National Justice Council to establish guidelines to investigate cases of torture
New resolution to reinforce the duty of judges to assess the abuse by officers of people in custody and states the need for physical and psychological examinations
Photo: Daniel Arroyo/Ponte Jornalismo
The National Justice Council (CNJ) passed resolution (Nº 414) at the beginning of September. It establishes guidelines for carrying out examinations of the corpus delicti in “cases where there are indications of the practice of torture and other cruel, inhuman or degrading treatment” of people in custody.
According to Carolina Diniz, advisor on the Conectas programme Tackling Institutional Violence, the new text is an advance compared to previous resolutions as it incorporates principles of the Istanbul Protocol in that it acknowledges the responsibility of a multi-disciplinary team to carry out an examination based on an analysis of consistency between the person´s statement and physical and psychological findings.
Diniz also stresses that recent research carried out by Conectas, especially “Tortura Blindada” (Hidden Torture) and “Investigações em labirinto” (Investigations in the labyrinth) and the “Caderno Identificação, Documentação e Prevenção de Tortura em Audiências de Custódia”(Identification, Documentation and Prevention of Torture in Custodial Hearings Booklet) – points to the need for magistrates and other participants in the justice system to consider factors of particular vulnerability, like race and gender, so as not to hide or reproduce this kind of violence.
See below the main points of the new CNJ resolution:
The victim´s social characteristics and background
The resolution reinforces that judicial authorities have a duty to “inquire into and analyse the appearance of a person deprived of liberty, their detention or arrest and how they have been treated, in order to identify any signs of the practice of torture or other cruel, inhuman or degrading treatment, particularly when the person is in custody”. On hearing reports of state violence against people deprived of liberty, the judicial authority must consider “particular factors of vulnerability to violence”, including “gender, race, sexual orientation, age, ethnicity, nationality, disability and state of health”. The resolution also makes it the responsibility of judicial authorities to “try to ensure” that the meeting regarding the medical examination and appraisal takes place before the custodial hearing.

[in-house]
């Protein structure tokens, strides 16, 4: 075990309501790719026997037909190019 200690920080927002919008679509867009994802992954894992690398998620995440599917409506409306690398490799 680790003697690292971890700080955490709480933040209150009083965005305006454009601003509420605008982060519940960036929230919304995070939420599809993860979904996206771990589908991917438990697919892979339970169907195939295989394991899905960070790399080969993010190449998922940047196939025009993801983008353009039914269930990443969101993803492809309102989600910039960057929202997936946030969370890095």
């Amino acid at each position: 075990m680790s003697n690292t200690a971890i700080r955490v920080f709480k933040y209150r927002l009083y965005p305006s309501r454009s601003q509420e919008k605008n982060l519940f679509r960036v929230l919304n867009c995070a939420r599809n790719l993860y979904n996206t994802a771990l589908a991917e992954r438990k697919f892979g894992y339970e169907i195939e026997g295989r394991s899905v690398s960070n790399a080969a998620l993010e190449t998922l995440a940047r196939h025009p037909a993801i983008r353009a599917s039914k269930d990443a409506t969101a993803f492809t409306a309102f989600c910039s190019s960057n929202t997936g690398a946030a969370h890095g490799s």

Broadening of standard factors and consistency analysis
The resolution recognises the possibility of judicial authorities formulating factors “of their own, specifically related to the peculiarities of the case in question”, it says in the text. The resolution highlights the importance of each case being analysed uniquely in order to avoid the deletion of important facts when deciding on suitable treatment and that factors are “responded to in the analysis of consistency between the person´s statement and the physical and psychological findings”, in other words, whether the lesions, pain, trauma and reactions of the victim are consistent with the violence they report having suffered.
Multi-disciplinary examinations to identify abuse
Unlike what currently happens, physical marks of torture will not be the only proof considered: “the examination of the corpus delicti in cases provided for in the caption will preferably be carried out by a multi-disciplinary team of medical and psychological professionals”, says the CNJ. In addition to physical examinations, it states the need for psychological assessments, “documenting pain and suffering, traces of lesions, symptoms, reactions and traumas within the cultural and social background of the person being examined”.